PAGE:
GardenSMART :: Why has my Pet's Flea Medicine Stopped Working
Why has my Pet's Flea Medicine Stopped Working?
There are times when pet owners may feel their pet's flea medicines are no longer working as effectively as they used to. So, what do you do? Below is a list of several options to help control fleas on your pet and in your home, even if your pet is already on a monthly flea medicine.
Make sure to apply topical medications correctly (do not split medications to use on more than one pet).
Make sure your pet's skin is healthy so topical flea medications work well.
Treat your yard and house where 95-99% of the flea population lives.
Kill all fleas as soon as they hatch from the cocoon stage (pupal). Or, use a flea medicine with an IGR (insect growth regulator), which kills flea eggs and larvae.
Consider new oral flea medications, which are proven to be 99.9% effective.
Apply topical flea medications correctly
Place the applicator tip on your pet's skin. You can slide the applicator under the hair (rather than parting the hair with your fingers) if you are sure the applicator touches the skin. Apply along the back where your pet cannot reach. How to apply flea and tick medication to your pet.
Make sure your pet's skin is healthy
Be sure the skin is soft, flexible, and healthy. If skin is dry, thick, and unhealthy, the medication will not be carried through skin as it should. If necessary, supplement with Omega 3 fatty acids to improve your pet's skin and coat. Keep the coat groomed and washed to remove matted hair, feces, old dry skin, and debris.
Treat your yard and home
Only 1-5% of flea population lives on your pet, while the other 95-99% lives in your house and yard. Remove fleas, flea eggs, and larvae from the house and yard by using flea medication treatments that kill adult fleas (adulticides) and contain insect growth regulators (IGR's) to prevent eggs and larvae from developing into adults. For the yard:
Treat all shady areas in the yard, under fences, and in the dog house.
Remove all leaf litter and material fleas can live in.
If you mulch, use eucalyptus or cedar mulch to deter insects.
Vacuum the house twice a week.
Pay attention to mop boards, sofa cushions, carpets, and pet beds.
Treat all pets in the household with flea products.
Limit your pet's exposure to wildlife. The following wildlife carries fleas that infect pets: raccoons, opossums, deer, mice, cattle, coyotes, foxes, bobcats, skunks, ferrets, Florida panthers. Rotate flea control products to prevent resistance to any single product.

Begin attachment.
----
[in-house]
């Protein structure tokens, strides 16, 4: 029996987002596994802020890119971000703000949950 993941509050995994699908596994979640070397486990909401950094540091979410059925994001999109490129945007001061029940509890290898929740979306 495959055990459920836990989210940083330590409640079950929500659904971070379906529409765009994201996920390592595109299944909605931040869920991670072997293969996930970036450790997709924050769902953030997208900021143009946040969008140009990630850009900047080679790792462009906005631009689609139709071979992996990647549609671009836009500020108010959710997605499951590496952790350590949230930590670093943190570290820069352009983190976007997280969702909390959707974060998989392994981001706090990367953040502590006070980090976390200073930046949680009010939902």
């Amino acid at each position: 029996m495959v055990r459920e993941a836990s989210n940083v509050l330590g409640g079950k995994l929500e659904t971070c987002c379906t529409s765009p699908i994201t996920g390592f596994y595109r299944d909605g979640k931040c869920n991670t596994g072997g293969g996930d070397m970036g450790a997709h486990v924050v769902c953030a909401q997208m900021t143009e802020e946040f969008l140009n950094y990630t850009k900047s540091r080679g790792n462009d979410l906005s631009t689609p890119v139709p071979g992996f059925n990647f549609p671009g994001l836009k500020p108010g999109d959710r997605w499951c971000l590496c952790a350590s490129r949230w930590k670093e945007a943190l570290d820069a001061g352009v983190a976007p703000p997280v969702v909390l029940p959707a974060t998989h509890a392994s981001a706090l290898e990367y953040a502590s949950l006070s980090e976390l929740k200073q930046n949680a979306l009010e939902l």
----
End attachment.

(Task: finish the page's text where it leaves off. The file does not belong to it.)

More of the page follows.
Kill flea eggs and larvae before they mature into adult fleas
Fleas go through 4 growth stages: egg, larva, pupa, and adult. Flea treatments kill adult fleas and larvae, but no pet, house, or yard product kills fleas when they are in the pupal stage and wrapped in a cocoon. You have not failed. The insecticide has not failed. Nature made the flea cocoon as safe as a bomb shelter. Pupal fleas mature and emerge as adults over a wide time span. They can emerge from the cocoon in as little as a couple weeks, or as long as several months-depending upon temperature, humidity, and the flea's ability to sense a suitable host.
Be prepared to treat newly hatching adult fleas by reapplying Virbac Knockout Fogger to the carpet and Virbac Yard Spray Concentrate to the yard. Often, the best time for reapplication is 1-2 weeks after the first treatment. Then, reapply in another 1-2 weeks. If it is cold, flea pupae may not hatch for weeks or months. Over this time, your yard and carpet treatments will have dissipated, and will not be strong enough after several weeks to control the newly hatched fleas. To be successful, retreat the house and yard as soon as you find newly emerging fleas.
Consider the benefits of oral flea medications
Oral flea medications are quickly becoming a favorite for pet owners because of their ease of use but also because of their effectiveness. Oral flea medications are 99.9% effective when compared to topical flea preventatives. Learn more about the benefits of oral flea medications.
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By Pamela Crawford, author, Easy Patio Veggies & Herbs
Photographs by Pamela Crawford
Pamela has written a great article about mixing herbs in containers. Herbs are natural companions with different textures for interest. The herb mix of parsley, sage, rosemary and thyme offers lots of flavor from a small combination loaded with textural interest.
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